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From the April 1999 MediaWatch

Blame Reagan First

CNN's Cold War Rewrites the '80s

CNNís 24-part weekly Cold War series got to Ronald Reagan late this winter, arguing that he "crushed Latin American revolutionary dreams" and that his use of civilian-looking aircraft for spying confused the Soviets, thus leading to the shootdown of KAL-007.

The February 21 episode on Central America blamed Reagan for driving the Sandinistas to communism. Noting how the U.S. mined its harbors, narrator Kenneth Branagh asserted: "Nicaraguaís precious stock of oil went up in smoke; the economy was reeling. And, all the while, ways had to be found to contain the U.S.-backed Contra invasion. The Sandinistas asked the Soviets for help." Later Branagh insisted that "to help pay for the continuing bloodshed in Nicaragua, Reaganís men secretly sold arms to Iran. The American dollar, and the failures of the armed left, crushed Latin American revolutionary dreams."

A month later, Cold War got to U.S.-Soviet relations through the 1980s and the misguided Strategic Defense Initiative. "Many American politicians and scientists campaigned against what they saw as Reaganís expensive folly," Branagh declared on the March 21 episode, adding: "Reaganís critics said that SDI was hugely expensive and would never work. They were appalled by the deep cuts in welfare programs that would be needed to pay for it." In reality, social spending soared in the Ď80s.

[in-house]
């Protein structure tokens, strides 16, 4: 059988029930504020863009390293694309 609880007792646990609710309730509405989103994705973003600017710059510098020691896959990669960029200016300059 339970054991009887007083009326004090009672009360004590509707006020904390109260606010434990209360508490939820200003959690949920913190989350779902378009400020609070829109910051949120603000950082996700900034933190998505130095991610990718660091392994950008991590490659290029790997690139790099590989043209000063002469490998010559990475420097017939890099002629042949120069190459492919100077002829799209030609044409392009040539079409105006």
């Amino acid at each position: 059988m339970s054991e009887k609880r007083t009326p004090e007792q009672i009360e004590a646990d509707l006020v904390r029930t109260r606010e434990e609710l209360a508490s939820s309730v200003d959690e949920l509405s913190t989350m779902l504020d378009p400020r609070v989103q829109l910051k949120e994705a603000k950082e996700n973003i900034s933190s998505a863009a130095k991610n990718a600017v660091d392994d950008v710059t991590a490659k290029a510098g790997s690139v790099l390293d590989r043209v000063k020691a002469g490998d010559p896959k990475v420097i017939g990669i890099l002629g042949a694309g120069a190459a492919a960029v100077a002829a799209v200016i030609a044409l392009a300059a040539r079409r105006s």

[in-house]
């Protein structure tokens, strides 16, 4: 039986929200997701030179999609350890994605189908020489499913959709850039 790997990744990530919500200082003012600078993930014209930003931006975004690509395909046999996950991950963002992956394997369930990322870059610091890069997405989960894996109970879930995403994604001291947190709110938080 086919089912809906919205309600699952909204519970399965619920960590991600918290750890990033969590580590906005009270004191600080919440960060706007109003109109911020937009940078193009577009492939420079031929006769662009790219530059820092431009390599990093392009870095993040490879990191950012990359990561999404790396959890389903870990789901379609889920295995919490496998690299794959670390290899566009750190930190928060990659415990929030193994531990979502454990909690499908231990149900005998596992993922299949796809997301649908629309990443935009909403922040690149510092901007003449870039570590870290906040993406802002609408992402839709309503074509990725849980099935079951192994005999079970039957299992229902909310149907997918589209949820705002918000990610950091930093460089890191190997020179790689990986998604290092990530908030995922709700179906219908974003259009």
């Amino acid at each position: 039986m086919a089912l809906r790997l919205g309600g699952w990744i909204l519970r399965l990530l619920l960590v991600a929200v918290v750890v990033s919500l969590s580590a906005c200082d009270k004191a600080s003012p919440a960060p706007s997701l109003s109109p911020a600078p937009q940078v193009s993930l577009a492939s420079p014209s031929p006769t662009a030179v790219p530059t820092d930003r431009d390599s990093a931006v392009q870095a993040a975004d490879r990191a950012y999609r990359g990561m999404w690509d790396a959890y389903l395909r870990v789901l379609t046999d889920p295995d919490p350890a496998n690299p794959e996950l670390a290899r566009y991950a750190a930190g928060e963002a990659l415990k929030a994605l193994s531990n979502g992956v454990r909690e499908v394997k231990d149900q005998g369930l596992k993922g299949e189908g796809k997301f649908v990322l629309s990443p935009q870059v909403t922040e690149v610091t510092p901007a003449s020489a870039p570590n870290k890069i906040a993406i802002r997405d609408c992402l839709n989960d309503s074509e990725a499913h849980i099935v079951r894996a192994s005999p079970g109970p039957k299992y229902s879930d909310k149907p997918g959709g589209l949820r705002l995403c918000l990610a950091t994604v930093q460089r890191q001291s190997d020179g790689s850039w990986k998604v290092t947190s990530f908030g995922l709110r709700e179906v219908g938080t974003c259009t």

Instead of painting the Soviet shootdown of the KAL-007 passenger jet in 1983 as an example of Soviet brutality, CNN managed to implicate Reagan. Branagh charged: "The Americans stepped up spy flights in sensitive areas along the Soviet Unionís long borders. Aircraft packed with electronic surveillance gear looked like civilian airliners and often flew close to passenger routes." That led to confusion when "KAL- 007, with 269 people on board, deviated into Soviet air space, more than 300 miles from its normal route."

Gorbachev soon came to power and wanted peace. But Reaganís Star Wars stood in the way at their first summit: "Gorbachev left Geneva without agreement on his main objective: curbing the arms race." CNN let Gorbachev explain his agenda for the second summit in Iceland: "The nuclear arms race should never be taken into space." Eventually, the Soviets rose above Reaganís stubbornness before their third meeting: "Ronald Reagan still pursued his Star Wars vision. The Kremlin now believed that it would never happen and therefore should not delay agreement on arms reduction."




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